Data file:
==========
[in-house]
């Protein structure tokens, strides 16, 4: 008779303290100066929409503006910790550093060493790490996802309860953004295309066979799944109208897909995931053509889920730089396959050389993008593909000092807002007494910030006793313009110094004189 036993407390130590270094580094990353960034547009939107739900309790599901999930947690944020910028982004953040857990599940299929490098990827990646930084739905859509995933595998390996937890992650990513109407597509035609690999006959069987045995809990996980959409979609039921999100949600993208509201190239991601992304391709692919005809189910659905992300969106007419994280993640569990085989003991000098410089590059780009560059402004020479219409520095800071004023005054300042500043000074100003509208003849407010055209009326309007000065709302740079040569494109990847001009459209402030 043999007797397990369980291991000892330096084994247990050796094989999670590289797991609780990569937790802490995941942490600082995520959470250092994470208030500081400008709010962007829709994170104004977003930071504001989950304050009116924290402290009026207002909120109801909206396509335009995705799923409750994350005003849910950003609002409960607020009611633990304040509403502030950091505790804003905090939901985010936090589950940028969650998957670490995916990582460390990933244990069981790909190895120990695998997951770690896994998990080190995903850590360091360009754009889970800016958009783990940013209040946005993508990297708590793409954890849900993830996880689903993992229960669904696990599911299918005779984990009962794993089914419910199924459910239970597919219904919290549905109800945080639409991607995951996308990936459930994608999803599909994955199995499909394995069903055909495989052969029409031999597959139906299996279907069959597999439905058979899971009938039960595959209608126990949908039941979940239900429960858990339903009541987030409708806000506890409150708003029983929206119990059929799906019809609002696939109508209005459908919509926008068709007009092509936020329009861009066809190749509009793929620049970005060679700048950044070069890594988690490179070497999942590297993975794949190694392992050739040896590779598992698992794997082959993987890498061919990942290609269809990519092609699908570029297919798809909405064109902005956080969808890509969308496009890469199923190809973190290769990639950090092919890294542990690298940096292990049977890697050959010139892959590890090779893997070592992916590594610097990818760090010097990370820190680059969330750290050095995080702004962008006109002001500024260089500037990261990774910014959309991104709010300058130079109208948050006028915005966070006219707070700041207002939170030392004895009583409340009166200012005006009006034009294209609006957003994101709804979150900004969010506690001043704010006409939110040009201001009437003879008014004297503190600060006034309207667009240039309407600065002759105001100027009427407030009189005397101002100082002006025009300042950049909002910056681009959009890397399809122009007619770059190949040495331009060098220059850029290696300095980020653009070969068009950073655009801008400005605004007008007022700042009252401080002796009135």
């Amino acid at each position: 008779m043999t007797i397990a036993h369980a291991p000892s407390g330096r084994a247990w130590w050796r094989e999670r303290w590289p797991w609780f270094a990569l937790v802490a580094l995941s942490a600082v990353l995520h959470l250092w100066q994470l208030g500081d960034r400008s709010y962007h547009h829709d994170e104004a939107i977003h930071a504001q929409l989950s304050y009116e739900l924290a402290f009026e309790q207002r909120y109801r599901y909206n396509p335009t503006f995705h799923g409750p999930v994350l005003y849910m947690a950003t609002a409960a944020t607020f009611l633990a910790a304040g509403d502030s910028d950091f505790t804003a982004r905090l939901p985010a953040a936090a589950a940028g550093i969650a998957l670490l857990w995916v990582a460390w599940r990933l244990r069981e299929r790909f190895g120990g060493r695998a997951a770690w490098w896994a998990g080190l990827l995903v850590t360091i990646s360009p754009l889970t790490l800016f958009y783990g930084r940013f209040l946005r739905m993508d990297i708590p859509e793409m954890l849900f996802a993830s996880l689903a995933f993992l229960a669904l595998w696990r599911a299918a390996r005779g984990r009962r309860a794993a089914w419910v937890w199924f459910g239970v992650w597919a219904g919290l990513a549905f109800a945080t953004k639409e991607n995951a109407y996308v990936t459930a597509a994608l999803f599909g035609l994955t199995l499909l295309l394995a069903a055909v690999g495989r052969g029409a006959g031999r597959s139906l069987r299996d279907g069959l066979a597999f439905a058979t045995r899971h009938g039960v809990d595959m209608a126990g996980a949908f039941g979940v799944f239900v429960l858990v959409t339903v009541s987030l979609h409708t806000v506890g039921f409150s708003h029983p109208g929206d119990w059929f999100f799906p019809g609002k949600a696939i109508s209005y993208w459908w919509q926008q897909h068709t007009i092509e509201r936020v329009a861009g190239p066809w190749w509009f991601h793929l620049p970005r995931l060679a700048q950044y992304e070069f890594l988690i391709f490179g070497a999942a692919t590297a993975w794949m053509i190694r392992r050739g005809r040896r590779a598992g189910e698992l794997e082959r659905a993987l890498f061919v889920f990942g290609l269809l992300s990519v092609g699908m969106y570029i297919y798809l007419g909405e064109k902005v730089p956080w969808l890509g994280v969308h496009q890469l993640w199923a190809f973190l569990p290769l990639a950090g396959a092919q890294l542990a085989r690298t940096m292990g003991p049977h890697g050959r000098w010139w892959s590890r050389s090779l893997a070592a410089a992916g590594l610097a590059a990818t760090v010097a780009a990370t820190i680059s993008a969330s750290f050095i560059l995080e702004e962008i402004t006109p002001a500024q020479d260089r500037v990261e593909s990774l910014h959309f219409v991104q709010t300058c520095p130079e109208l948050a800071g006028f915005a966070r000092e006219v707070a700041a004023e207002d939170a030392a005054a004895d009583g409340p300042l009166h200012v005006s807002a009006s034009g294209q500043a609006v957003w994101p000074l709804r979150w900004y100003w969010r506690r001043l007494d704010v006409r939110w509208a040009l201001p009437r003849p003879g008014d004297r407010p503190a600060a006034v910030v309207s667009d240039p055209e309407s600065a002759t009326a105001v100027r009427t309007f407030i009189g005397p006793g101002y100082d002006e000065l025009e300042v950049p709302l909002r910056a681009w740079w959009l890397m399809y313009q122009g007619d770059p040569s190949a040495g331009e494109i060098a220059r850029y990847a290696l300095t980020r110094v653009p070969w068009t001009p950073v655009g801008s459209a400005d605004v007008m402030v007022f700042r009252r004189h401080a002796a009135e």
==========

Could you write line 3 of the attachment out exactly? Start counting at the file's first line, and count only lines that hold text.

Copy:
């Amino acid at each position: 008779m043999t007797i397990a036993h369980a291991p000892s407390g330096r084994a247990w130590w050796r094989e999670r303290w590289p797991w609780f270094a990569l937790v802490a580094l995941s942490a600082v990353l995520h959470l250092w100066q994470l208030g500081d960034r400008s709010y962007h547009h829709d994170e104004a939107i977003h930071a504001q929409l989950s304050y009116e739900l924290a402290f009026e309790q207002r909120y109801r599901y909206n396509p335009t503006f995705h799923g409750p999930v994350l005003y849910m947690a950003t609002a409960a944020t607020f009611l633990a910790a304040g509403d502030s910028d950091f505790t804003a982004r905090l939901p985010a953040a936090a589950a940028g550093i969650a998957l670490l857990w995916v990582a460390w599940r990933l244990r069981e299929r790909f190895g120990g060493r695998a997951a770690w490098w896994a998990g080190l990827l995903v850590t360091i990646s360009p754009l889970t790490l800016f958009y783990g930084r940013f209040l946005r739905m993508d990297i708590p859509e793409m954890l849900f996802a993830s996880l689903a995933f993992l229960a669904l595998w696990r599911a299918a390996r005779g984990r009962r309860a794993a089914w419910v937890w199924f459910g239970v992650w597919a219904g919290l990513a549905f109800a945080t953004k639409e991607n995951a109407y996308v990936t459930a597509a994608l999803f599909g035609l994955t199995l499909l295309l394995a069903a055909v690999g495989r052969g029409a006959g031999r597959s139906l069987r299996d279907g069959l066979a597999f439905a058979t045995r899971h009938g039960v809990d595959m209608a126990g996980a949908f039941g979940v799944f239900v429960l858990v959409t339903v009541s987030l979609h409708t806000v506890g039921f409150s708003h029983p109208g929206d119990w059929f999100f799906p019809g609002k949600a696939i109508s209005y993208w459908w919509q926008q897909h068709t007009i092509e509201r936020v329009a861009g190239p066809w190749w509009f991601h793929l620049p970005r995931l060679a700048q950044y992304e070069f890594l988690i391709f490179g070497a999942a692919t590297a993975w794949m053509i190694r392992r050739g005809r040896r590779a598992g189910e698992l794997e082959r659905a993987l890498f061919v889920f990942g290609l269809l992300s990519v092609g699908m969106y570029i297919y798809l007419g909405e064109k902005v730089p956080w969808l890509g994280v969308h496009q890469l993640w199923a190809f973190l569990p290769l990639a950090g396959a092919q890294l542990a085989r690298t940096m292990g003991p049977h890697g050959r000098w010139w892959s590890r050389s090779l893997a070592a410089a992916g590594l610097a590059a990818t760090v010097a780009a990370t820190i680059s993008a969330s750290f050095i560059l995080e702004e962008i402004t006109p002001a500024q020479d260089r500037v990261e593909s990774l910014h959309f219409v991104q709010t300058c520095p130079e109208l948050a800071g006028f915005a966070r000092e006219v707070a700041a004023e207002d939170a030392a005054a004895d009583g409340p300042l009166h200012v005006s807002a009006s034009g294209q500043a609006v957003w994101p000074l709804r979150w900004y100003w969010r506690r001043l007494d704010v006409r939110w509208a040009l201001p009437r003849p003879g008014d004297r407010p503190a600060a006034v910030v309207s667009d240039p055209e309407s600065a002759t009326a105001v100027r009427t309007f407030i009189g005397p006793g101002y100082d002006e000065l025009e300042v950049p709302l909002r910056a681009w740079w959009l890397m399809y313009q122009g007619d770059p040569s190949a040495g331009e494109i060098a220059r850029y990847a290696l300095t980020r110094v653009p070969w068009t001009p950073v655009g801008s459209a400005d605004v007008m402030v007022f700042r009252r004189h401080a002796a009135e």